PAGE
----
Bolton's 'secret' Masonic hall opens to public events

Bolton's 'secret' Masonic hall opens to public events

Masonic “secrets” on the staircase

The plush reception hall

One of the hall’s stained glass windows

Bolton's 'secret' Masonic hall opens to public events

First published in News The Bolton News: Photograph of the Author by , crime reporter

ONCE thought of as an institution shrouded in secrecy, closed to outsiders, the masonic movement in Bolton is now promoting its facilities for private hire.

Tucked away in Silverwell Street, Silverwell Hall, home to Bolton Masonic Lodge, is now a popular venue for weddings and functions.

It is fair to say that passing pedestrians are hardly blown away by the hall’s outward appearance — possibly exactly as intended.

While other grand halls and wedding venues are set back in sweeping grounds, Silverwell Hall is on a street corner, with its dusty orange brick exterior more akin to a row of terraced houses.

Inside, however, it is a different matter.

Purpose-built in 1928 and oozing history, the large halls, lavishly-furnished club rooms and fascinating, yet still fiercely protected, lodge rooms are so eye-catching it is amazing that so few people are aware of the facilities.

All that is changing, though, according to manager Bob Taylor, who has run the hall with wife Christine since 1984.

He said: “We now have only 20 members and we used to have dozens more than that.

“A lot now go to golf clubs instead.

“It is increasingly difficult to get members these days.

“The hall is now used for weddings, birthday parties and outside functions, and from September to May, we are looking to fill it with as many people as we can.”

Silverwell Hall has long played host to weddings but these were normally only for lodge members. Now there are so few, many dates are available for the public.

There are some grand features at Silverwell Hall, not least the staircase visitors must climb immediately after going through the main door.

Rumour has it that the Italian architect who laid the stairs was so concerned about people watching him and stealing secrets that he covered each step up as it was completed.

Weddings take place in a reception hall, which can sit about 80 people, and has a portrait of the Queen overlooking the dining area.

Parties are then encouraged to move to the club room for a drinks reception.

The money the hall accrues from hosting functions is spent wisely as charity remains at the heart of the masonic movement.

Inside Silverwell Hall, posters proudly proclaim that the national movement raised nearly £7 million for good causes in 2011.

The Bolton Masonic Hall falls under the East Lancashire division, with the region’s current Grand Master Sir David Trippier, a former Conservative MP and Bury Grammar School alumnus.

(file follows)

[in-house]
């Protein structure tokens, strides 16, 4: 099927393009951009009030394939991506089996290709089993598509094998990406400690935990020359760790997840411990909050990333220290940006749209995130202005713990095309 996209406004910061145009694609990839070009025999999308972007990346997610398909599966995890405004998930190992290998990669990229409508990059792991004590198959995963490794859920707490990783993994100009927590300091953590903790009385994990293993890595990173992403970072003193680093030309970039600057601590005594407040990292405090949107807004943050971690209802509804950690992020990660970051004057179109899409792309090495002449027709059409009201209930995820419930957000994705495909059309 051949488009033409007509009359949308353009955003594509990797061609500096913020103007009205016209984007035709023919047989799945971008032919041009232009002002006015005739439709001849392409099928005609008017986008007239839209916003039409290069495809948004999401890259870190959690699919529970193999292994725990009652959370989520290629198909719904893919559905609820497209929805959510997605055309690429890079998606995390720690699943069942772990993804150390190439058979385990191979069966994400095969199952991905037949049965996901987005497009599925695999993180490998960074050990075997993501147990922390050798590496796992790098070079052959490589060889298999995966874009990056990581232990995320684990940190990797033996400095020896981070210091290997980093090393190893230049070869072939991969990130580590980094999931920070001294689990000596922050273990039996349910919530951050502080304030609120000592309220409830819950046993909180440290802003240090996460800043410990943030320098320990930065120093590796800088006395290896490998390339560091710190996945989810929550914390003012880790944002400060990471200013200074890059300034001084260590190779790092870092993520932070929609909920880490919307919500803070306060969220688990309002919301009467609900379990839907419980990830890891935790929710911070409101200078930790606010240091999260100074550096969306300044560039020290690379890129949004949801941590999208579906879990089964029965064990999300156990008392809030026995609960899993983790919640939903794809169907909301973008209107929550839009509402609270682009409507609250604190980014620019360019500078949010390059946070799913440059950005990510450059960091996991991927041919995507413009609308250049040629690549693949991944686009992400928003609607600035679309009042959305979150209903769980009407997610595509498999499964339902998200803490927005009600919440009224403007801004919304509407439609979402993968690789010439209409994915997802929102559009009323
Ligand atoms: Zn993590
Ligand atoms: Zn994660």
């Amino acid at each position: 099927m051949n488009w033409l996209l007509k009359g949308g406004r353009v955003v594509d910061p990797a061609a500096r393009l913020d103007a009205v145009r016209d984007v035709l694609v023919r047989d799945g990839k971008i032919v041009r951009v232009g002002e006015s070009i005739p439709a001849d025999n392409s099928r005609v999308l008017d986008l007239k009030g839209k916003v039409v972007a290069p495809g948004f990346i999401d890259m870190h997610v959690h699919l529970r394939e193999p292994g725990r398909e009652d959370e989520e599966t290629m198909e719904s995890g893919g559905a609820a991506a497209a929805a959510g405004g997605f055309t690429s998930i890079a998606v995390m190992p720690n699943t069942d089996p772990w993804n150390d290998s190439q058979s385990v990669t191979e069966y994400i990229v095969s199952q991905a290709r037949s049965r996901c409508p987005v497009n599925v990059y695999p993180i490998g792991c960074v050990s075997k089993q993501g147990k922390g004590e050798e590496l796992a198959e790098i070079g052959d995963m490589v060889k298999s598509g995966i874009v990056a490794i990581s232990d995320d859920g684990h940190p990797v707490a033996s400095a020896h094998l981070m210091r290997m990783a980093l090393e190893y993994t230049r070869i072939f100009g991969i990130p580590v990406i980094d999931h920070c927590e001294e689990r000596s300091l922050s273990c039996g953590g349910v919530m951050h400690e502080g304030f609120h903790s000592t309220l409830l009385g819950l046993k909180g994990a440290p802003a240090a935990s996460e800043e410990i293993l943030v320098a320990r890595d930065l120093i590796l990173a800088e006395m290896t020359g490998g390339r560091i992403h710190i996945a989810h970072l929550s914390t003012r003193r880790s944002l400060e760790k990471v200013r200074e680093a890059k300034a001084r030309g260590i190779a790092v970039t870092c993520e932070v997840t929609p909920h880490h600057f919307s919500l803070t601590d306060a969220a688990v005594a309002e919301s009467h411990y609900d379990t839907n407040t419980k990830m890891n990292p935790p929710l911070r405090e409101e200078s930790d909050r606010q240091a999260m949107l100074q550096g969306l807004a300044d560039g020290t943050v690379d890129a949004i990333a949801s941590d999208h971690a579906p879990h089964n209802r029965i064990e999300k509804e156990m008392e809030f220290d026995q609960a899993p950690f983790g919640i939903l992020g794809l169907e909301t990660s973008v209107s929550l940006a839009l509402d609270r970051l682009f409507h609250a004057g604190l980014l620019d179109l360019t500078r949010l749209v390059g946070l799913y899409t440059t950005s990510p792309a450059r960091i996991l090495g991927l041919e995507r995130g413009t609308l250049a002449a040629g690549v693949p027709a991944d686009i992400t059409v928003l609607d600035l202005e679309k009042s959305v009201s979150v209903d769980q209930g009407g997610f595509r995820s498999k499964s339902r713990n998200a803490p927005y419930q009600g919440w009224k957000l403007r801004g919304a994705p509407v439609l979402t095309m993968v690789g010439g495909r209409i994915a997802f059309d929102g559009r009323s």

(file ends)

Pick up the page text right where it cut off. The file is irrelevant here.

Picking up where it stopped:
Mr Taylor said visitors to the hall in recent years have come from as far afield as Hong Kong and Canada, but it has not lost touch completely with its more private past.

Guests are still barred from taking pictures of the two treasured lodge rooms, although they are allowed in.

Principal officers have seats on all three sides, with a gavel to hand to issue rulings.

Pennants from all the lodges associated with the hall adorn the sides of the room.

There have been thousands of masonic lodges, but Bolton is the home to the 37th created, Anchor Hope Lodge, which was formed more than 280 years ago in 1732.

The Freemasonry organisation traces its origins to stone masons from the 14th century.

It seems the recession, which has so publicly crippled the poor, is not something the most wealthy and influential are immune to either.

Perhaps the changing face of masonry is best illustrated by their recruitment drive tactics. At one time, a mason would have to be recommended by a friend already in the lodge, and all would vote by putting a white or black ball in the bag.

Only if the bag’s contents was totally white would the lodge embrace a new brother, and usually only people working in certain professions such as law or medicine would be considered.

Now you can apply online.

Comments (3)

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4:25pm Tue 27 May 14

bernie boy says...

A DRUG dealer has been jailed after he was caught supplying heroin in a major undercover police operation.

Nahzeeb Hussain pleaded guilty to three counts of supplying the drug to undercover officers, who were working as part of the police’s Operation Maxima campaign, which saw 10 people jailed in March.

Bolton Crown Court heard how on three occasions in April and May last year, officers called a mobile phone number referred to as “the Shiv line” and spoke to Hussain to place an order for drugs.


On each occasion the 24-year-old, of Brazley Avenue, Great Lever, then drove to meet the undercover officers in Farnworth and supplied them with small quantities of heroin.